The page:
Gradation study

Bauhaus Archive in Berlin

by gabemott on August 12, 2010 · 3 comments

The Bauhaus existed as in institution from 1919 to 1933. Josef Albers, the teacher with the longest tenure taught both the preliminary course which all students attending were required to take as well as his legendary color course. He inherited the preliminary course from Johannes Itten. Itten left in 1923 due apparently to differences in philosophy. His course included breathing techniques -“one lives and thinks the way he breathes.”

Richard Voigt 1929

Yesterday, I visited the Bauhaus Archive Museum in Berlin. I was particularly excited to see work that undoubtedly came out of Albers’ Color Course. The work at left, created in 1923 by Reingard Voigt, shows arrays with 5 steps between parents. These are done in watercolor and the quality of the steps appears consistent. All three of them exhibit terrific halations. Note the strong appearance of a gradiant within each of the 7 steps of color on all 3 sets.

The far right set, which steps from red to blue, is particularly consistent in the equality of shift per color swatch.  However, upon close examination, the pencil lines which create each box are still visible. In fact, the lines between colors are clearly delineated in all 3 of these sets. Each of the swatches is essentially contained within a box. This diminishes the pure relation of each color to the next.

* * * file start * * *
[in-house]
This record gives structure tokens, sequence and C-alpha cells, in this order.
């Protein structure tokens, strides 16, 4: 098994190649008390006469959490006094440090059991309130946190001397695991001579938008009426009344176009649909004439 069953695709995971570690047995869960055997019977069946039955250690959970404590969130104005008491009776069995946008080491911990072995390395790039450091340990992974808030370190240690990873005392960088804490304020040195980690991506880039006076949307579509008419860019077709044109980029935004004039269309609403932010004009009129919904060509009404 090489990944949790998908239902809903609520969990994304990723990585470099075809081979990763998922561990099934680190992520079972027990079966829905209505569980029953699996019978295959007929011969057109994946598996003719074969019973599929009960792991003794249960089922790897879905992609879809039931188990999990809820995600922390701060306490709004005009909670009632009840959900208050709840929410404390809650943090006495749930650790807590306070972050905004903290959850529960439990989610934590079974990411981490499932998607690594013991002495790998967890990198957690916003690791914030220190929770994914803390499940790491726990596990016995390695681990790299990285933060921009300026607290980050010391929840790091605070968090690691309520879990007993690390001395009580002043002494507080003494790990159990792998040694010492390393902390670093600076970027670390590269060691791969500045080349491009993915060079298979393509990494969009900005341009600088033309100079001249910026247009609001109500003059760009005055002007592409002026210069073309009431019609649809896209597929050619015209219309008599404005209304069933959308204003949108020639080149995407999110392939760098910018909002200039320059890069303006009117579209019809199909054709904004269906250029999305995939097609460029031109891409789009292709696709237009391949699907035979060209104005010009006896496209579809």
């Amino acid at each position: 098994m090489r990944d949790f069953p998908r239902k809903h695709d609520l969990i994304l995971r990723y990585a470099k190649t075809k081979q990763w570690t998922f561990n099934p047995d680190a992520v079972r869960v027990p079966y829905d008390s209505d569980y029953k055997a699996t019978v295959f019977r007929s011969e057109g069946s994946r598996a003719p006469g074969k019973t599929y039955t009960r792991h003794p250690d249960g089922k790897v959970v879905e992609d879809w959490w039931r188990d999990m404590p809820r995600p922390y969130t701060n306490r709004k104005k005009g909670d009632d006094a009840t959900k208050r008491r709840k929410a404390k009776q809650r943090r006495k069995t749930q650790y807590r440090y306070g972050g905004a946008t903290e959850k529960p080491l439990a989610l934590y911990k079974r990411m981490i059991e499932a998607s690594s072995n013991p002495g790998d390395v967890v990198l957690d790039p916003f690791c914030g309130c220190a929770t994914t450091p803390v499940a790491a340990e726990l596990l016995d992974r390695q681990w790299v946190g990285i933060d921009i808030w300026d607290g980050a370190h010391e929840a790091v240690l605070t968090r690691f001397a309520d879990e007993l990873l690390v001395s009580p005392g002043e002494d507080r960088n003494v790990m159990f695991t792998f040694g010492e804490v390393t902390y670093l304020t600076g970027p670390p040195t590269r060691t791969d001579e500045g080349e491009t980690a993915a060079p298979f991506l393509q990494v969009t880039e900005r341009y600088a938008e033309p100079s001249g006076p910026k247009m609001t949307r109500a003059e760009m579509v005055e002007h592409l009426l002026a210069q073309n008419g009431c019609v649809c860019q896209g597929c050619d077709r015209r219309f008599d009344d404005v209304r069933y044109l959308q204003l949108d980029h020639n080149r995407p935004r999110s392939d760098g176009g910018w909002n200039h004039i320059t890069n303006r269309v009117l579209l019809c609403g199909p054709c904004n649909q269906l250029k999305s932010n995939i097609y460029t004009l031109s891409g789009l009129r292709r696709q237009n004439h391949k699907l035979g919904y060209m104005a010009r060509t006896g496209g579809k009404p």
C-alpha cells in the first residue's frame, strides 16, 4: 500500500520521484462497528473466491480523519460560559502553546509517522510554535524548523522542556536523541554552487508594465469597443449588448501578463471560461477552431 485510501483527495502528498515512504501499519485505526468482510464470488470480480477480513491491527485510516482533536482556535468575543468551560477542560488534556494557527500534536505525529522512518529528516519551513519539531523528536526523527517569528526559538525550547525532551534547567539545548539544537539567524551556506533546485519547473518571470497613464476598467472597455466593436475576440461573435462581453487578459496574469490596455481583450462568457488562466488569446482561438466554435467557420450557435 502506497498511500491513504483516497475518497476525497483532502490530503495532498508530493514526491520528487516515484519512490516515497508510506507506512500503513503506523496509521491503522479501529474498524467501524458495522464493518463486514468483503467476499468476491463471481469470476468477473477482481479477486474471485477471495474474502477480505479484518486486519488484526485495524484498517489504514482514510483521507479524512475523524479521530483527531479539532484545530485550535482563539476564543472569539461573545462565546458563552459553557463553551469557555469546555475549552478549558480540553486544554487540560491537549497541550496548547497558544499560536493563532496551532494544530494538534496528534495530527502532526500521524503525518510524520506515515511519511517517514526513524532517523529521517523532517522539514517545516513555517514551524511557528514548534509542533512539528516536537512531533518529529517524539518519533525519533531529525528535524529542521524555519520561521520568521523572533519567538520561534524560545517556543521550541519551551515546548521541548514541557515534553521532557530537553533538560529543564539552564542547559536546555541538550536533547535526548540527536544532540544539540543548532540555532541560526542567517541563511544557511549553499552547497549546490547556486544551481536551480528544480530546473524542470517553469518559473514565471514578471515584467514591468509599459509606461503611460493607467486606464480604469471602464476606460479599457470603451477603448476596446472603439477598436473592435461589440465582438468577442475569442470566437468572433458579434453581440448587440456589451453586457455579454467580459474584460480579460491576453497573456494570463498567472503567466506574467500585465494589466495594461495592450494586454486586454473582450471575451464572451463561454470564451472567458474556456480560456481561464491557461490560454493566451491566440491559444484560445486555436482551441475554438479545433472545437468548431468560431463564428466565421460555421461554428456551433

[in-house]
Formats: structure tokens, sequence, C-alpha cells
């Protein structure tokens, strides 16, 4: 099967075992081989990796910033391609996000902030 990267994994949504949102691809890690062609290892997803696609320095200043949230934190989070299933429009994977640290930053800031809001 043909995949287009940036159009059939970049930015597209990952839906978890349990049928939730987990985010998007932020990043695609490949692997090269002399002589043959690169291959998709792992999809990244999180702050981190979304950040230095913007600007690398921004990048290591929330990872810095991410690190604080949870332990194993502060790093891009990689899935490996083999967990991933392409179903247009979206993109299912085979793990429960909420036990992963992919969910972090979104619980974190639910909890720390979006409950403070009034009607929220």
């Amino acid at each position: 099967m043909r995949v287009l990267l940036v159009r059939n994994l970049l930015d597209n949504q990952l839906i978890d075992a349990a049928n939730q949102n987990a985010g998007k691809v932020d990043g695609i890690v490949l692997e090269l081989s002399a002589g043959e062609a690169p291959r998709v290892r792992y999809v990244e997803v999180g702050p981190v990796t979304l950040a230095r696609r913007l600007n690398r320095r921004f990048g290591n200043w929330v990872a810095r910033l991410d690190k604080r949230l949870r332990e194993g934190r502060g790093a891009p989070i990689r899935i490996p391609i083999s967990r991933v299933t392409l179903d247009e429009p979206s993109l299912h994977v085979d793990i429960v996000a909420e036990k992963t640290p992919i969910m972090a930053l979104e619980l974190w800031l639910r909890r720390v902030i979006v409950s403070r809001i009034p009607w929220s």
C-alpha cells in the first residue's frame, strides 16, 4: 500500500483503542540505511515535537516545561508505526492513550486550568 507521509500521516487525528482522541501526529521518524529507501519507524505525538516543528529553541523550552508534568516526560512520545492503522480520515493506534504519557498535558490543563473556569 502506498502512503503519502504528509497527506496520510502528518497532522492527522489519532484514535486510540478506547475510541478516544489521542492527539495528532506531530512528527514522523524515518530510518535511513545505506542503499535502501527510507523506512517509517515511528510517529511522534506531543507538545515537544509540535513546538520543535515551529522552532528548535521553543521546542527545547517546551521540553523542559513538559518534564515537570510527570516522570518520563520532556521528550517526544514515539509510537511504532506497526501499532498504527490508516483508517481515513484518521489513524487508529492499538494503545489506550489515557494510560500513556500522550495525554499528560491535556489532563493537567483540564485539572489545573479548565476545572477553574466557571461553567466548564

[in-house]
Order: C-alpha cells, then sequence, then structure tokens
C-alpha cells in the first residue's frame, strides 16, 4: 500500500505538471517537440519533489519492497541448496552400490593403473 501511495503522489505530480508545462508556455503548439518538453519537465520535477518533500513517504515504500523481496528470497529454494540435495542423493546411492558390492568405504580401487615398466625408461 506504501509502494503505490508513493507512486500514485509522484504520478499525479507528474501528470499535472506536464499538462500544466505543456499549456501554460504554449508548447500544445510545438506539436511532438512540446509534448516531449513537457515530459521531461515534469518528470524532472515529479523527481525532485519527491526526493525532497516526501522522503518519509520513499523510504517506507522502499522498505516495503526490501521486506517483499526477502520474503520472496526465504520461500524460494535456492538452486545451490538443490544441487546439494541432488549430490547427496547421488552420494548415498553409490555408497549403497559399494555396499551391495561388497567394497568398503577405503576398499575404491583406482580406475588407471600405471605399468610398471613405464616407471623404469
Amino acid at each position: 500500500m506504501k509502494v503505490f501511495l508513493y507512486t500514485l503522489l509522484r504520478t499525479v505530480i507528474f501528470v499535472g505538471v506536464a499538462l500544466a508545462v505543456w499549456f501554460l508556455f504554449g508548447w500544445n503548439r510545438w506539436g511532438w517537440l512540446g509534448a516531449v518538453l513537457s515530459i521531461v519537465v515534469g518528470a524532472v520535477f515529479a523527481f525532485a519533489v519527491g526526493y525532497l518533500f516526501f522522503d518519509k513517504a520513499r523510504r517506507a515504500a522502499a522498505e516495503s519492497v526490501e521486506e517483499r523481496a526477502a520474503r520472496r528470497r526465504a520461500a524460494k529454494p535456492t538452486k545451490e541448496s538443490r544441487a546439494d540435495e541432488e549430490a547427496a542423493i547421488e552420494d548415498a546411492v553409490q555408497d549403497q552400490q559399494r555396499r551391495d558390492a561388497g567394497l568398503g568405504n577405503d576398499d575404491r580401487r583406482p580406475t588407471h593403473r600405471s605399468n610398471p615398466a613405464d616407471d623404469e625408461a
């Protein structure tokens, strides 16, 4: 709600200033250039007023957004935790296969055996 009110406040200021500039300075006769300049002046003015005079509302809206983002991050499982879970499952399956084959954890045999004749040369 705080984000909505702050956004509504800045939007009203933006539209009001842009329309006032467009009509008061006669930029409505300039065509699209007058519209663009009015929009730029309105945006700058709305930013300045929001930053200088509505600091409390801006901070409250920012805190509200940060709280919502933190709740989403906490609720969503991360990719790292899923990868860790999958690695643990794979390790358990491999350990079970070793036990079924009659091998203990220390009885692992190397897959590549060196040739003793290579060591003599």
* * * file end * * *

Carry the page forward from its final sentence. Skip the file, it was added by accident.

By introducing lines between the swatches of color the halation effect becomes slightly misleading. I am surprised that greater effort to remove these lines was not taken. You may need to click on the image to enlarge so that you can see the level of detail which reveals the lines.

Things got more interesting for me as I took a look at the color wheel work by Katje Rose. On the left she shows the hues of the color wheel moving inwards towards black, shading in equal steps. On the right she is tinting the colors- they move from full chroma towards white in the middle.

Katja Rose, 1923

Admittedly, coming from Dick Nelson’s color course, I’m looking for a particular transgression. But, tell me if you don’t agree, I believe that transgression is apparent. If you’ve read or watched the video on the tri-hue method, you’re aware that a much better match for 3 primaries are CYAN, MAGENTA and YELLOW as opposed to the traditional fire engine red, cobalt blue and yellow. In the color wheel work at left, note what happens to right of the blue outer swatch. We get two segments in a row that seem to bleed into eachother. The blue at the top is not a pure cyan, and the two segments to the right are both a teal-green.

Further, the colors on opposing sides of the color wheel should be complementary colors. We can check this by staring at the images to produce an afterimage. The value and hue shift from the red to the orange should be the close to the value and hue shift of the two teal-greens.

While relatively successful in showing shading and tinting, the hues on the outside circles of each wheel left me a little confused.

The building itself was designed by Walter Gropius, the founder of the original Bauhaus.

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{ 3 comments… read them below or add one }

1 David Briggs November 9, 2010 at 3:55 pm

You would be quite right about the colour circles if they were based on the triadic ones by Itten or Klee, who share a lot of the blame for perpetuating the red-yellow-blue primaries down to this day. However these eight-hue circles are not structured around colour-mixing primaries, but illustrate the system of Ostwald, which emphasized the four psychological primaries (red, yellow, green and blue). They could be from classes by Kandinsky, who was one of Katje Rose’s teachers; Albers did not develop his colour course until after he left the Bauhaus (see John Gage’s Colour and Culture, Chapter 14).

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